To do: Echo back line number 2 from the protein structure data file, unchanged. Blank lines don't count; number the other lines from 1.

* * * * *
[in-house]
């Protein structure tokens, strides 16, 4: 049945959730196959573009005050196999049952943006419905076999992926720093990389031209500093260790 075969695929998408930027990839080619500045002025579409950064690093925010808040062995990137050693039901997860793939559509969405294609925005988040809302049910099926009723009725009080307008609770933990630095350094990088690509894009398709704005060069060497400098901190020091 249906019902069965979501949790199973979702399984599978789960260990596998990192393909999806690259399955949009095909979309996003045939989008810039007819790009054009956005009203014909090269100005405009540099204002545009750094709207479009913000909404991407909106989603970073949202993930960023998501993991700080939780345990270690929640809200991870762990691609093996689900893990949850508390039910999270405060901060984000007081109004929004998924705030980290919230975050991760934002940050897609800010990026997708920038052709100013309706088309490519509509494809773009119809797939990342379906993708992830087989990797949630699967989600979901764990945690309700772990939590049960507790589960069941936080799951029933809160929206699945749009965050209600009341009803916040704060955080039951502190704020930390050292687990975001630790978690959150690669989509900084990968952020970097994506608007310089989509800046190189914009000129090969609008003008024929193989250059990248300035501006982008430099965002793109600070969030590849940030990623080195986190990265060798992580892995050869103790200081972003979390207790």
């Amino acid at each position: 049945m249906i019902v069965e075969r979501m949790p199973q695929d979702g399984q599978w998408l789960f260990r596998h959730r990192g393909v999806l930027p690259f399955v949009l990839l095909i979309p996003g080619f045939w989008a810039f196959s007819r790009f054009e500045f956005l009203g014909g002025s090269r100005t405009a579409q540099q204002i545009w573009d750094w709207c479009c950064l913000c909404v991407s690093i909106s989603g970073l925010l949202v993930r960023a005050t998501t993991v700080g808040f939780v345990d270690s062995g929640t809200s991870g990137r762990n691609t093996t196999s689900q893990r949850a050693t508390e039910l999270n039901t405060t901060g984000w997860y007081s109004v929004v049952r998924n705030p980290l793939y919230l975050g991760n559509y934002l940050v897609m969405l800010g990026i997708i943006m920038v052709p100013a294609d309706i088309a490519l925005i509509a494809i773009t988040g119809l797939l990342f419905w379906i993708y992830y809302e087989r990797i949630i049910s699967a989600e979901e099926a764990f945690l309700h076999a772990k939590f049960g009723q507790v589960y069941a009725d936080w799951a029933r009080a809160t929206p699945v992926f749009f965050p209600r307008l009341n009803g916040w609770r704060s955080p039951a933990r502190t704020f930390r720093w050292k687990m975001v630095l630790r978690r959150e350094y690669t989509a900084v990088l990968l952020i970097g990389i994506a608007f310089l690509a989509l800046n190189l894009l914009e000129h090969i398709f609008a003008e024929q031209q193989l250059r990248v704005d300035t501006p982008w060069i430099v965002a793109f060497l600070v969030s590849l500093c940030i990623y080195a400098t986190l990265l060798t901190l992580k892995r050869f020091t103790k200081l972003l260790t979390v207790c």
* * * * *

């Protein structure tokens, strides 16, 4: 049945959730196959573009005050196999049952943006419905076999992926720093990389031209500093260790 075969695929998408930027990839080619500045002025579409950064690093925010808040062995990137050693039901997860793939559509969405294609925005988040809302049910099926009723009725009080307008609770933990630095350094990088690509894009398709704005060069060497400098901190020091 249906019902069965979501949790199973979702399984599978789960260990596998990192393909999806690259399955949009095909979309996003045939989008810039007819790009054009956005009203014909090269100005405009540099204002545009750094709207479009913000909404991407909106989603970073949202993930960023998501993991700080939780345990270690929640809200991870762990691609093996689900893990949850508390039910999270405060901060984000007081109004929004998924705030980290919230975050991760934002940050897609800010990026997708920038052709100013309706088309490519509509494809773009119809797939990342379906993708992830087989990797949630699967989600979901764990945690309700772990939590049960507790589960069941936080799951029933809160929206699945749009965050209600009341009803916040704060955080039951502190704020930390050292687990975001630790978690959150690669989509900084990968952020970097994506608007310089989509800046190189914009000129090969609008003008024929193989250059990248300035501006982008430099965002793109600070969030590849940030990623080195986190990265060798992580892995050869103790200081972003979390207790």